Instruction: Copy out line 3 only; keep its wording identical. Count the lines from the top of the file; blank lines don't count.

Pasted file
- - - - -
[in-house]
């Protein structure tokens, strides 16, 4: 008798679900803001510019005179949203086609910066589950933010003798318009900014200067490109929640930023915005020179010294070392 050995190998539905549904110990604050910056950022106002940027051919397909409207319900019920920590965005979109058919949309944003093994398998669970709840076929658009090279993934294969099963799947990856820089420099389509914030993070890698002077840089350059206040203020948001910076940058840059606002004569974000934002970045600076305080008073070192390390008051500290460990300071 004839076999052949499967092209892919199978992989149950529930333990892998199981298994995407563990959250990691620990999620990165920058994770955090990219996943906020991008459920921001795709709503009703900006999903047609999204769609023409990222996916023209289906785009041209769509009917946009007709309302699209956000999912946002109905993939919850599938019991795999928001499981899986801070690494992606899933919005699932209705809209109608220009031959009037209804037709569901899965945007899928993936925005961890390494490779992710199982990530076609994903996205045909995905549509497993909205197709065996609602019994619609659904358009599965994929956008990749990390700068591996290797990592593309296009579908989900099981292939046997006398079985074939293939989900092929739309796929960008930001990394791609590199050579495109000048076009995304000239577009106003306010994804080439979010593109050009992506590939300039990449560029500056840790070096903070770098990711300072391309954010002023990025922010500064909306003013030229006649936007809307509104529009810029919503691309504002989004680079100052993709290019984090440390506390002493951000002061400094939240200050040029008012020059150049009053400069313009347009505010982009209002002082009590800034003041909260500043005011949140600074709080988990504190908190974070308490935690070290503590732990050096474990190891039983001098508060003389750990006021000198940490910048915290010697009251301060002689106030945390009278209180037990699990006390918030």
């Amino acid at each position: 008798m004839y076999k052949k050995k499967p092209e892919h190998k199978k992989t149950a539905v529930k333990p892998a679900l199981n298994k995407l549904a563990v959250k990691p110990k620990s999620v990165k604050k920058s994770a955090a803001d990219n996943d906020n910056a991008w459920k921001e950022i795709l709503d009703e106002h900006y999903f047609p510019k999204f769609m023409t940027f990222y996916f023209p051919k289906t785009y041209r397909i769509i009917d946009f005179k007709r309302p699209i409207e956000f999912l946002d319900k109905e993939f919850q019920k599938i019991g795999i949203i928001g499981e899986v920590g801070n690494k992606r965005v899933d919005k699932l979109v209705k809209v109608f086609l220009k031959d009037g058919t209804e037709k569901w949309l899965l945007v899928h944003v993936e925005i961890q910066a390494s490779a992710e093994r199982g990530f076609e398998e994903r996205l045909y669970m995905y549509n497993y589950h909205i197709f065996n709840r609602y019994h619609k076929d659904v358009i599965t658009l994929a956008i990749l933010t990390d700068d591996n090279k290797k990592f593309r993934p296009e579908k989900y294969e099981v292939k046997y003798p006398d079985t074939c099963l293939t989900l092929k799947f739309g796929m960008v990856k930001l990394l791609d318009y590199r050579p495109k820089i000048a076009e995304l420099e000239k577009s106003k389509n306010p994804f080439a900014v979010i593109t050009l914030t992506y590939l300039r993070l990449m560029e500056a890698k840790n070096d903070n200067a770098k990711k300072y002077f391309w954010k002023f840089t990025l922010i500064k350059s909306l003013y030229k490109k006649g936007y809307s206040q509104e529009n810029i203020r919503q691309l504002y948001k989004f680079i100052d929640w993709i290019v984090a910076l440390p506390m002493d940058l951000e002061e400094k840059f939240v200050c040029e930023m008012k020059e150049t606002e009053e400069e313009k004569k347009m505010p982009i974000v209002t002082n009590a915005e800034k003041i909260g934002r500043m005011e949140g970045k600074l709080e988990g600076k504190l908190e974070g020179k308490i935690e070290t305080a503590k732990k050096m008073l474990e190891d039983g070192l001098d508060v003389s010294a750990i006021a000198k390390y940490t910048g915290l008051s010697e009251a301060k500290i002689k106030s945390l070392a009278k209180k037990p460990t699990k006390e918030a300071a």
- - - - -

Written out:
């Amino acid at each position: 008798m004839y076999k052949k050995k499967p092209e892919h190998k199978k992989t149950a539905v529930k333990p892998a679900l199981n298994k995407l549904a563990v959250k990691p110990k620990s999620v990165k604050k920058s994770a955090a803001d990219n996943d906020n910056a991008w459920k921001e950022i795709l709503d009703e106002h900006y999903f047609p510019k999204f769609m023409t940027f990222y996916f023209p051919k289906t785009y041209r397909i769509i009917d946009f005179k007709r309302p699209i409207e956000f999912l946002d319900k109905e993939f919850q019920k599938i019991g795999i949203i928001g499981e899986v920590g801070n690494k992606r965005v899933d919005k699932l979109v209705k809209v109608f086609l220009k031959d009037g058919t209804e037709k569901w949309l899965l945007v899928h944003v993936e925005i961890q910066a390494s490779a992710e093994r199982g990530f076609e398998e994903r996205l045909y669970m995905y549509n497993y589950h909205i197709f065996n709840r609602y019994h619609k076929d659904v358009i599965t658009l994929a956008i990749l933010t990390d700068d591996n090279k290797k990592f593309r993934p296009e579908k989900y294969e099981v292939k046997y003798p006398d079985t074939c099963l293939t989900l092929k799947f739309g796929m960008v990856k930001l990394l791609d318009y590199r050579p495109k820089i000048a076009e995304l420099e000239k577009s106003k389509n306010p994804f080439a900014v979010i593109t050009l914030t992506y590939l300039r993070l990449m560029e500056a890698k840790n070096d903070n200067a770098k990711k300072y002077f391309w954010k002023f840089t990025l922010i500064k350059s909306l003013y030229k490109k006649g936007y809307s206040q509104e529009n810029i203020r919503q691309l504002y948001k989004f680079i100052d929640w993709i290019v984090a910076l440390p506390m002493d940058l951000e002061e400094k840059f939240v200050c040029e930023m008012k020059e150049t606002e009053e400069e313009k004569k347009m505010p982009i974000v209002t002082n009590a915005e800034k003041i909260g934002r500043m005011e949140g970045k600074l709080e988990g600076k504190l908190e974070g020179k308490i935690e070290t305080a503590k732990k050096m008073l474990e190891d039983g070192l001098d508060v003389s010294a750990i006021a000198k390390y940490t910048g915290l008051s010697e009251a301060k500290i002689k106030s945390l070392a009278k209180k037990p460990t699990k006390e918030a300071a």